We, Filipinos, love to eat! I love to eat and I look forward to going home every weekend to my hometown, Naga City, to be with family and friends, to bond over food, and to choose which particular restaurant we would binge on.
Naga City is known for the Peñafrancia Fiesta, its signature hot and spicy food, and the bustling nightlife along the trendy and cosmopolitan Magsaysay Avenue. Here, the array of food choices beckons. One can find Filipino, Western, Spanish, Japanese, Mexican and Chinese inspired-restaurants catering to all types of foodies.
Every so often, a certain food establishment folds up but soon after a new one opens. To survive in this food jungle, one needs strong management acumen coupled with a keen understanding of what the market wants. This reminds me of the business practices of Cristy’s Kamayan, now renamed Bob Marlin, one of the pioneer restaurants along Magsaysay Avenue. Cristy’sKamayan opened in the 1990’s, at a time when most businesses were located in the city proper or “centro.” I could only surmise how difficult it had been to make people travel to Magsaysay. It must have something to offer worth the tricycle fare from the centro. Cristy’s was the first to offer a kamayan-inspired restaurant serving native home-cooked foods. But that alone would not have sustained the business.
In a chat with Bob Marlin’s owner Cristy Palma one lazy afternoon, I realized how passionate, dedicated and hardworking she is. She also showed traits that could explain her business success.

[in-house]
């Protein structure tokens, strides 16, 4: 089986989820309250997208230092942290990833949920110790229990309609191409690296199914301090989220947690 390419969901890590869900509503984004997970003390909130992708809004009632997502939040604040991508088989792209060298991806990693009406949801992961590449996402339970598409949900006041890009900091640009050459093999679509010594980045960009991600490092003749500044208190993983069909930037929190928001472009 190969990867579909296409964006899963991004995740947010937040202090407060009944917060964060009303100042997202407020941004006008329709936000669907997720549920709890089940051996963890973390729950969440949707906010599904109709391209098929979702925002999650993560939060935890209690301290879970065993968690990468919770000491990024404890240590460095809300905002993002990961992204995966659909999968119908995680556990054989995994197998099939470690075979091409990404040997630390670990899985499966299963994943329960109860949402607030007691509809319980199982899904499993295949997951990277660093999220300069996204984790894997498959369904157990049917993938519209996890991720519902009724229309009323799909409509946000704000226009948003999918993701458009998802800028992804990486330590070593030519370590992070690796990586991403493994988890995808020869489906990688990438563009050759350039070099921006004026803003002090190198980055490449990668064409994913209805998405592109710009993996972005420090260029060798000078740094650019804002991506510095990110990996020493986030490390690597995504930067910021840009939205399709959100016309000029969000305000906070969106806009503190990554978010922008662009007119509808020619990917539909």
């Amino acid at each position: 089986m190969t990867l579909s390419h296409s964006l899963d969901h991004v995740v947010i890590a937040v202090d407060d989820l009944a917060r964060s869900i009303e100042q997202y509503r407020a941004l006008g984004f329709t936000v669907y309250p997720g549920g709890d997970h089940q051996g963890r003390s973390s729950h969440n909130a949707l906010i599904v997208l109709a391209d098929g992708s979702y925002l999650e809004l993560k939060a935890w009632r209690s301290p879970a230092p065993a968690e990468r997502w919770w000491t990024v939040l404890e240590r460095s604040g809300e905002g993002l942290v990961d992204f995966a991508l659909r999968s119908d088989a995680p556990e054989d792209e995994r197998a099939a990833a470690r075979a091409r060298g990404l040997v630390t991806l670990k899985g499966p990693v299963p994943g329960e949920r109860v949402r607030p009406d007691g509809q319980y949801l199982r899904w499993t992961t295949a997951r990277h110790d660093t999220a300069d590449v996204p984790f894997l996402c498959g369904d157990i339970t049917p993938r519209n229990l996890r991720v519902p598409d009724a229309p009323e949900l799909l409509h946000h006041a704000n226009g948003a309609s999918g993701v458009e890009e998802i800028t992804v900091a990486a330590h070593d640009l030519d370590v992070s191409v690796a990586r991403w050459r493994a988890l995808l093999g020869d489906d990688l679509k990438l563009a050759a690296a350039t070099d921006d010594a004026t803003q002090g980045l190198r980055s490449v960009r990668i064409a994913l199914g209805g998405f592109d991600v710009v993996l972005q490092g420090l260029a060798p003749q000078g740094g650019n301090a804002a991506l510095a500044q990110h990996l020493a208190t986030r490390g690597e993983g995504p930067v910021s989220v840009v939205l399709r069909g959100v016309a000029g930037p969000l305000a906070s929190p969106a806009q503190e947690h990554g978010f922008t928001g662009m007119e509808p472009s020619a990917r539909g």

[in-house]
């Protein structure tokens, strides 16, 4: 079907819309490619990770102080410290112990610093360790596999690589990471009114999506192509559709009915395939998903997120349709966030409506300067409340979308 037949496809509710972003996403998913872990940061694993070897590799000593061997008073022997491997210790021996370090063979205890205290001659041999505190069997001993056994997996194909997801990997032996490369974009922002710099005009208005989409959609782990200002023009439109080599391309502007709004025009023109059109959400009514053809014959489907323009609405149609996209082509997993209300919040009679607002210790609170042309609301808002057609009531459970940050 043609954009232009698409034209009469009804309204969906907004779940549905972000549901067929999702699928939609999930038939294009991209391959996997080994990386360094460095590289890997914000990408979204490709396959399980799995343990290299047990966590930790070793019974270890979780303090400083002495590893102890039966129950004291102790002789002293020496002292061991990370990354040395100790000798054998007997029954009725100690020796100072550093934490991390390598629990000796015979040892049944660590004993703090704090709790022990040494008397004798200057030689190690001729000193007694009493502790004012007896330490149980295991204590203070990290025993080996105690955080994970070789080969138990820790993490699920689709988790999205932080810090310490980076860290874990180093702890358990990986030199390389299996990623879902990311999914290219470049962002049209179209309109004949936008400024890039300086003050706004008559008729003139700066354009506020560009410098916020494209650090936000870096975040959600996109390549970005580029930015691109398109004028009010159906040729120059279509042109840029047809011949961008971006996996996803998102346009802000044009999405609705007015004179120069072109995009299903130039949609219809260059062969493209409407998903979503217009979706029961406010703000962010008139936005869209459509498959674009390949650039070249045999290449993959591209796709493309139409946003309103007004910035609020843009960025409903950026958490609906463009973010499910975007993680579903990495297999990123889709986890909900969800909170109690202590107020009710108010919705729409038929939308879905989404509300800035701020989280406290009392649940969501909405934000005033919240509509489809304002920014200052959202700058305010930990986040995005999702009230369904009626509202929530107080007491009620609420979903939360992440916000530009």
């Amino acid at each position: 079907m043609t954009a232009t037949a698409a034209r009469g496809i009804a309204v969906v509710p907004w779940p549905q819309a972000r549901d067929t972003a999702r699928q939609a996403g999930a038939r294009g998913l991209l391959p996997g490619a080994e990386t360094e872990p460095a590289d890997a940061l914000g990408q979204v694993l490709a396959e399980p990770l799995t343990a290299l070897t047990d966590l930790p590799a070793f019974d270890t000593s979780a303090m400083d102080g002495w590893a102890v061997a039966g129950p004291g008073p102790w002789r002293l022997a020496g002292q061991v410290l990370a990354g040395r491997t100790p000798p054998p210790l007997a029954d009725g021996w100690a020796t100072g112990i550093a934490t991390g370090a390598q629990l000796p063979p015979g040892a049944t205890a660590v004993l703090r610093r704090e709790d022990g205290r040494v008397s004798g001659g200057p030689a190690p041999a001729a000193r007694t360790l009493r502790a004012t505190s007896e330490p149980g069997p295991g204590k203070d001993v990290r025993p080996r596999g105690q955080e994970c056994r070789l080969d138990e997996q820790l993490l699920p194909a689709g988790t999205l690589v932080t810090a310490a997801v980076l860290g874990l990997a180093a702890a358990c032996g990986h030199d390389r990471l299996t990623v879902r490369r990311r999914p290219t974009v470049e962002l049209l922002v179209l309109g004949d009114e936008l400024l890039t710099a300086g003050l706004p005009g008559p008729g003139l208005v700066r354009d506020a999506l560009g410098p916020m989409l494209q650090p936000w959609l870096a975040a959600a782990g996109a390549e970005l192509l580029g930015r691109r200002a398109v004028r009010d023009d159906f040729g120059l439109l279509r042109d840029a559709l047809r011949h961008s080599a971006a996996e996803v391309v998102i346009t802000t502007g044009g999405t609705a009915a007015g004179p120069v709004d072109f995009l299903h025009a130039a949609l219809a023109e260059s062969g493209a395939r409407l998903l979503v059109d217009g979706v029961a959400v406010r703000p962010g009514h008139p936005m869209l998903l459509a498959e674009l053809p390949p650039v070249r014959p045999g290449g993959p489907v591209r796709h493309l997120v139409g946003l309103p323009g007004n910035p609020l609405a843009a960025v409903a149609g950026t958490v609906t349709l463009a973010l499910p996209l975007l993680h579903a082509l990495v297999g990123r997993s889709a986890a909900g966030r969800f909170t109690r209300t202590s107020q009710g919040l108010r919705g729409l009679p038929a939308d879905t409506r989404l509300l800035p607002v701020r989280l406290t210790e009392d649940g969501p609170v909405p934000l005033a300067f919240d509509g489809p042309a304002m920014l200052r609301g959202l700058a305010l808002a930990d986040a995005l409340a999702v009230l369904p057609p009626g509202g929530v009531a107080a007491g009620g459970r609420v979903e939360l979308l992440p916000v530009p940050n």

First, it is evident that she cares for her employees and treats them like family. This is consistent with what F. LandaJocano described as a characteristic of Filipino leadership style—compassionate leadership that encourages a sense of belonging towards the organization. Treating employees as family is thought to be the typical woman-leader’s style, which instills what acclaimed author Sally Helgesen calls a “web of inclusion” or a structure that is not hierarchical, seeks to transform, and uses interpersonal skills to motivate employees. I observed that Cristy has always displayed her feminine side in running her business: she empathizes and understands the needs of her employees and this is how she maintains their loyalty.
Second, she encourages long-term commitment not only to product quality but also to innovation. This means constantly updating her menu to cater to the restaurant’s different markets. A strong signal of this commitment is the transformation from the traditional kamayan to a fresher and more upbeat restaurant-concept that caters to a younger set looking for fun and not just food.
In hindsight, it would appear that her approach to running the business is no different from other family-owned businesses; but being in business for more than two decades could only mean she is doing something good and right. In this case, she is able to sustain the business by being one with her workers, armed with her own brand of feminine leadership, by providing for the needs of her customers, and by being an instrument for the public good and not just for personal gain.
Ms. Caning is a Doctor of Business Administration (DBA) student at the Ramon V. Del Rosario College of Business of De La Salle University. She welcomes comments at firstname.lastname@example.org. The views expressed above are the author’s and do not necessarily reflect the official position of DLSU, its faculty, and its administrators.